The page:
There are some sayings that you shouldn’t take that literally such as “bleep hit the fan” and “need an infusion of young blood.” If you are thinking of throwing excrement at a fan, don’t. If you are thinking of getting a young person’s blood plasma actually injected into your bloodstream, the Food and Drug Administration (FDA) has a warning for you.
The FDA is warning about “establishments in several states” that are selling such “young blood” plasma transfusions as supposed “treatments” for conditions like normal aging, memory loss, dementia, Parkinson’s disease, multiple sclerosis, heart disease, or post-traumatic stress disorder.
As I wrote previously for Forbes, the claim is that the yellowish liquid portion of a young person’s blood includes so-called “factors”, chemicals, or substances that can somehow rejuvenate you if you are older. This controversial belief emerged from some “parabiotic” experiments in which scientists stitched together the blood supplies of two mice, one older and one younger. Connecting their circulatory systems seemed to make the older mice stronger, smarter and healthier and their fur shinier, according to an article in Nature. Here is a TED talk from Tony Wyss-Coray, PhD, the D. H. Chen Professor at Stanford University who has been doing work in this area:
Of course, these theories are far from established. Questions still remain about whether such experiments actually prove that young blood can make old mice younger.
Moreover, if you want to make your fur appear shinier, keep in mind that what happens in mice won’t necessarily happen in humans. In fact, so far, there is no real scientific evidence that such plasma transfusions work as treatments for any of the aforementioned conditions in humans. In other words, the FDA is emphasizing that there is not enough bloody proof behind the claims that these “establishments” have been making.
Plus, getting a blood plasma transfusion is not simply like eating a kale sandwich. It is a medical procedure with real potential risks, whether or not the plasma is from a Gen Z person. If you aren’t careful about how much plasma is transfused, it can be like connecting a fire hose to a plumbing system. The extra fluid can overwhelm your circulatory system. Plus, the plasma may lead to an allergic reaction or contain infectious pathogens like hepatitis B or C or HIV. Then, there is the possibility, albeit rare, of transfusion-related acute lung injury (TRALI), a reaction that may cause severe damage to your lungs. Such a conditions are not happy TRALIs and can throw you into respiratory distress.
That’s why you should not get a blood plasma transfusion unless there is a real proven medical reason to do so. Blood plasma is 92% water and can contain proteins such as clotting factors, antibodies, and albumin. Therefore, a doctor may give you a plasma transfusion if you need any of these added to your bloodstream. For example, you may have a bleeding or blood clotting abnormality and could benefit from extra clotting factors to help your blood clot. Or you may have liver disease and need some more albumin, which can help the balance of fluid in your blood vessels and the tissue surrounding the blood vessels.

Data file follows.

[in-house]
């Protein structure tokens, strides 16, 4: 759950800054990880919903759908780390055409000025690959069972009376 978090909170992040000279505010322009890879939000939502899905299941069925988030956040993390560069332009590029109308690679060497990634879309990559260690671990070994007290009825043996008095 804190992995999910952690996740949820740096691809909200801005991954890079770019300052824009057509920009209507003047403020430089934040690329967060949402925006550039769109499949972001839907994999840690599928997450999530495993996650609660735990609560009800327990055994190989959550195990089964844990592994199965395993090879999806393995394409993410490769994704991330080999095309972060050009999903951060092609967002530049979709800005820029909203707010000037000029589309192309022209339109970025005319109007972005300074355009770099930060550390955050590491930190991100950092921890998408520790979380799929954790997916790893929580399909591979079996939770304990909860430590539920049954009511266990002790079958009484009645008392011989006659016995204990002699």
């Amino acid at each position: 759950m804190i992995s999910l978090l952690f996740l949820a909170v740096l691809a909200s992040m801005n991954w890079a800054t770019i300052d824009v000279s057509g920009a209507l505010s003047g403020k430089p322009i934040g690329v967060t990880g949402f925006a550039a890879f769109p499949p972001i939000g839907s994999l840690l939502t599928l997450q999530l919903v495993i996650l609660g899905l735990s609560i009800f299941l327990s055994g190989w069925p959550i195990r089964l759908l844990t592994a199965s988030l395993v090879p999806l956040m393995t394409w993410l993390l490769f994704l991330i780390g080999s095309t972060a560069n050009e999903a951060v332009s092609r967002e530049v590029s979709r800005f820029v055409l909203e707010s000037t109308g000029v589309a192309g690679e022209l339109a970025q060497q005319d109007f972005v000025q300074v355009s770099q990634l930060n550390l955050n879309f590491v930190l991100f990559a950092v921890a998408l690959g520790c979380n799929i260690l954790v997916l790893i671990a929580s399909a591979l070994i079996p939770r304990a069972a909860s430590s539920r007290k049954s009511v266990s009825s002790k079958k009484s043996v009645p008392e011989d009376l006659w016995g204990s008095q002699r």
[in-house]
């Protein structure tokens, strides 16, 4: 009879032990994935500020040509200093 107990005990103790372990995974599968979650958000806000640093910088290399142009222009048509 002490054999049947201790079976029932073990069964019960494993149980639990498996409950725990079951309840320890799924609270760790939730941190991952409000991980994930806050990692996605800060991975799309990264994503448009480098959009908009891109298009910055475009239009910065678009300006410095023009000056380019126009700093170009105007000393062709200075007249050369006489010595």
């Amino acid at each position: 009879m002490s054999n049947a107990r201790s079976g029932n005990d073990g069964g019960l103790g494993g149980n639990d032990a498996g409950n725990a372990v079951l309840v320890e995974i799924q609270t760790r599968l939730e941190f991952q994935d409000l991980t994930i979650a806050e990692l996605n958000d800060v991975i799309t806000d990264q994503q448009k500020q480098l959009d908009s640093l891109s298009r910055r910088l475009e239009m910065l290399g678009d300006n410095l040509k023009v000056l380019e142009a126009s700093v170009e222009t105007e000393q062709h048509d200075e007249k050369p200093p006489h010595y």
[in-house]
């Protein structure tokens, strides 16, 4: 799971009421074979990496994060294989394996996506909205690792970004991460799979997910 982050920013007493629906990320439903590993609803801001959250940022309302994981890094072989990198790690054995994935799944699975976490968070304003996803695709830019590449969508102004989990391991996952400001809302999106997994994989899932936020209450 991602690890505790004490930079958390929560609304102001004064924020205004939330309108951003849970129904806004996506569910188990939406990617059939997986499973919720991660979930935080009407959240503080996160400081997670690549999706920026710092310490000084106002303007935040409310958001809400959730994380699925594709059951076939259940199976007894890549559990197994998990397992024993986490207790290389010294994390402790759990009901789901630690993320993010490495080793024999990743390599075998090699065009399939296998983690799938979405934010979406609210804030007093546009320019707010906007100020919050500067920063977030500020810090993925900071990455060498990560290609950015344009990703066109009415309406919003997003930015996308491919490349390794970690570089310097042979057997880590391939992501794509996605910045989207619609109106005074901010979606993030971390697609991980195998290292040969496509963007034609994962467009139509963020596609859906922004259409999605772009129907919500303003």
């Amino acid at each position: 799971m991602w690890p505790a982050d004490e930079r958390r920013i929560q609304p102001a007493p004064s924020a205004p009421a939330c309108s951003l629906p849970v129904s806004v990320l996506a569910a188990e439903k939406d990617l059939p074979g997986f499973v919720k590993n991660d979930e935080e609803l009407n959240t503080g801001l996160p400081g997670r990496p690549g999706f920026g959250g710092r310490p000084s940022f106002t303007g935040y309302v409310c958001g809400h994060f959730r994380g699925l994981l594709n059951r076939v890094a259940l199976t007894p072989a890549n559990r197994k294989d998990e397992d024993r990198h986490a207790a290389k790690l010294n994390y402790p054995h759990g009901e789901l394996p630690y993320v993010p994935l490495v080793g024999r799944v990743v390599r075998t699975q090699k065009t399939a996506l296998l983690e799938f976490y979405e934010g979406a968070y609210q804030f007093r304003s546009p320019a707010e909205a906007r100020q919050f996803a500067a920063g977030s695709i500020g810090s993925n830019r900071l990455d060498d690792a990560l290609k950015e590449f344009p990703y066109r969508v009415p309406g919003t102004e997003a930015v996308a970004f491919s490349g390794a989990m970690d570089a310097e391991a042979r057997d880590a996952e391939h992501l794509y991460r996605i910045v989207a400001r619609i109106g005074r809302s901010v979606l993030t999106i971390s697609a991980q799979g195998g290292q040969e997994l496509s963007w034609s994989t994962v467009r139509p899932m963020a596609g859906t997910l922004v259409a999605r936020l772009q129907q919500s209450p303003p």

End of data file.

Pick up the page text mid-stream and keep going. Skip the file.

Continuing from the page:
The other issue is that blood is a precious commodity that is in short supply. It doesn’t exactly grow on trees, which would be a bit creepy, and the American Red Cross has been encouraging more people to donate blood to overcome continuing blood shortages. For example, the Red Cross has said that in September and October 2018, they “collected over 21,000 fewer blood and platelet donations than what hospitals needed.” In fact, the balance between donors and need is so tenuous that the polar vortex has been worsening shortages in some regions as described in this news segment:
So, when a young person donates blood, does he or she realize that the blood may actually go to a relatively healthy older person for a healthy sum of money rather than a person with a real medical need?
It’s not clear where these “young blood” businesses have been getting their blood supplies. The FDA announcement presumably will curtail at least some of their activities for now. Ambrosia is one establishment that has been offering such plasma transfusions at $ 8,000 a pop according to Jessica Hamzelou writing for the New Scientist. Following the FDA announcement, the company now has the following statement on its web site: “In compliance with the FDA announcement issued February 19, 2019, we have ceased patient treatments.” Ambrosia has been conducting a clinical trial of blood plasma infusions but I haven’t been able to find results from this trial published in any peer-reviewed scientific journals yet.
So if you think your organization or your basketball team needs an infusion of young blood, you had better be talking about bringing on someone with new ideas or more energy. If instead you want to give everyone Gen Z blood plasma transfusions, then the FDA may have a problem with that.